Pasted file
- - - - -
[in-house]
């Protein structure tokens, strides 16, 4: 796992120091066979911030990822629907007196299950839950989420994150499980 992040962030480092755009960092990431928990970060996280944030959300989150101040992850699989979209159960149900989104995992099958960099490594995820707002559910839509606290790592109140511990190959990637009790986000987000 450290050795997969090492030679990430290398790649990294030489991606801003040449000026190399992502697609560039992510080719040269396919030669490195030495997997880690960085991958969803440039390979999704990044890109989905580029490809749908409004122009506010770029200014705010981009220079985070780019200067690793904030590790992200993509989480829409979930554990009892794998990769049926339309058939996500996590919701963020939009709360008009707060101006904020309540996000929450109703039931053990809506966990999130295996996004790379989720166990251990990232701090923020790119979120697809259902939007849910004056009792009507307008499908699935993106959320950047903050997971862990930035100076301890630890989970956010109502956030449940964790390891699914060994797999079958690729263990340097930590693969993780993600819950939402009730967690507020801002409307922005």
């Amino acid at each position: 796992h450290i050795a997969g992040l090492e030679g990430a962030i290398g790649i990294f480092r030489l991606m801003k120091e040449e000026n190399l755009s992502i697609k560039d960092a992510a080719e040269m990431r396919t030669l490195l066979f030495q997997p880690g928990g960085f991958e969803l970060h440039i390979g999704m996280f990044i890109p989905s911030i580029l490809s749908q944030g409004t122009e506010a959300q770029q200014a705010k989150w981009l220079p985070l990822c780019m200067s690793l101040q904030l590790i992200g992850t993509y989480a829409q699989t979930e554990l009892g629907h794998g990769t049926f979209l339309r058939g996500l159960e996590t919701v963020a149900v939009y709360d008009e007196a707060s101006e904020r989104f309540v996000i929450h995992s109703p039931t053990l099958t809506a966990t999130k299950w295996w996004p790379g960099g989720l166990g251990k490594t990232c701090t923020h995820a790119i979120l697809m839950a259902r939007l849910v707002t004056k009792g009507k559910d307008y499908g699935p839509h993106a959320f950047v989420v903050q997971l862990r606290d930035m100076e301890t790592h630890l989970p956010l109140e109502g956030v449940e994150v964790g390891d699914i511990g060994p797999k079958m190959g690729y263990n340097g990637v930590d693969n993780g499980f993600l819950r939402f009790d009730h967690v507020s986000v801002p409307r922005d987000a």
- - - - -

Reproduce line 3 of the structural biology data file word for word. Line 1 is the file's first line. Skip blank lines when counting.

């Amino acid at each position: 796992h450290i050795a997969g992040l090492e030679g990430a962030i290398g790649i990294f480092r030489l991606m801003k120091e040449e000026n190399l755009s992502i697609k560039d960092a992510a080719e040269m990431r396919t030669l490195l066979f030495q997997p880690g928990g960085f991958e969803l970060h440039i390979g999704m996280f990044i890109p989905s911030i580029l490809s749908q944030g409004t122009e506010a959300q770029q200014a705010k989150w981009l220079p985070l990822c780019m200067s690793l101040q904030l590790i992200g992850t993509y989480a829409q699989t979930e554990l009892g629907h794998g990769t049926f979209l339309r058939g996500l159960e996590t919701v963020a149900v939009y709360d008009e007196a707060s101006e904020r989104f309540v996000i929450h995992s109703p039931t053990l099958t809506a966990t999130k299950w295996w996004p790379g960099g989720l166990g251990k490594t990232c701090t923020h995820a790119i979120l697809m839950a259902r939007l849910v707002t004056k009792g009507k559910d307008y499908g699935p839509h993106a959320f950047v989420v903050q997971l862990r606290d930035m100076e301890t790592h630890l989970p956010l109140e109502g956030v449940e994150v964790g390891d699914i511990g060994p797999k079958m190959g690729y263990n340097g990637v930590d693969n993780g499980f993600l819950r939402f009790d009730h967690v507020s986000v801002p409307r922005d987000a």